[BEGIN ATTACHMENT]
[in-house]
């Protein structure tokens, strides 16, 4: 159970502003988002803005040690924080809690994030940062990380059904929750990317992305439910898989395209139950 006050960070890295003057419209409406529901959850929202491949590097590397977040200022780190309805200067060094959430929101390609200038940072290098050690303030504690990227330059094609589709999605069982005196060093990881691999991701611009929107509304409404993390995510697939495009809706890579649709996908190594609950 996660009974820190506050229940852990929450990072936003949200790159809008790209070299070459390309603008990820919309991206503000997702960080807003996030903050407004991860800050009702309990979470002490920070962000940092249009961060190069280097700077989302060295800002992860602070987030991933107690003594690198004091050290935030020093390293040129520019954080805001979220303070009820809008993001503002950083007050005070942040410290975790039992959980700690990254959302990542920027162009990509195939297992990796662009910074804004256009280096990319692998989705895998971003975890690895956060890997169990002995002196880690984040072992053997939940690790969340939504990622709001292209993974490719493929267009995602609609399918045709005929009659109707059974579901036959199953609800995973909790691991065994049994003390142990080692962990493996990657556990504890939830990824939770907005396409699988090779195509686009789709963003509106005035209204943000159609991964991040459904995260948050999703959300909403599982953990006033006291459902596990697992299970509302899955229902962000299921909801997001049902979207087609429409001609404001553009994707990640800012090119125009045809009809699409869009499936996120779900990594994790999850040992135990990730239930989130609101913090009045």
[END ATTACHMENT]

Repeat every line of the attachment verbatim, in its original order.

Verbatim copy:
[in-house]
């Protein structure tokens, strides 16, 4: 159970502003988002803005040690924080809690994030940062990380059904929750990317992305439910898989395209139950 006050960070890295003057419209409406529901959850929202491949590097590397977040200022780190309805200067060094959430929101390609200038940072290098050690303030504690990227330059094609589709999605069982005196060093990881691999991701611009929107509304409404993390995510697939495009809706890579649709996908190594609950 996660009974820190506050229940852990929450990072936003949200790159809008790209070299070459390309603008990820919309991206503000997702960080807003996030903050407004991860800050009702309990979470002490920070962000940092249009961060190069280097700077989302060295800002992860602070987030991933107690003594690198004091050290935030020093390293040129520019954080805001979220303070009820809008993001503002950083007050005070942040410290975790039992959980700690990254959302990542920027162009990509195939297992990796662009910074804004256009280096990319692998989705895998971003975890690895956060890997169990002995002196880690984040072992053997939940690790969340939504990622709001292209993974490719493929267009995602609609399918045709005929009659109707059974579901036959199953609800995973909790691991065994049994003390142990080692962990493996990657556990504890939830990824939770907005396409699988090779195509686009789709963003509106005035209204943000159609991964991040459904995260948050999703959300909403599982953990006033006291459902596990697992299970509302899955229902962000299921909801997001049902979207087609429409001609404001553009994707990640800012090119125009045809009809699409869009499936996120779900990594994790999850040992135990990730239930989130609101913090009045």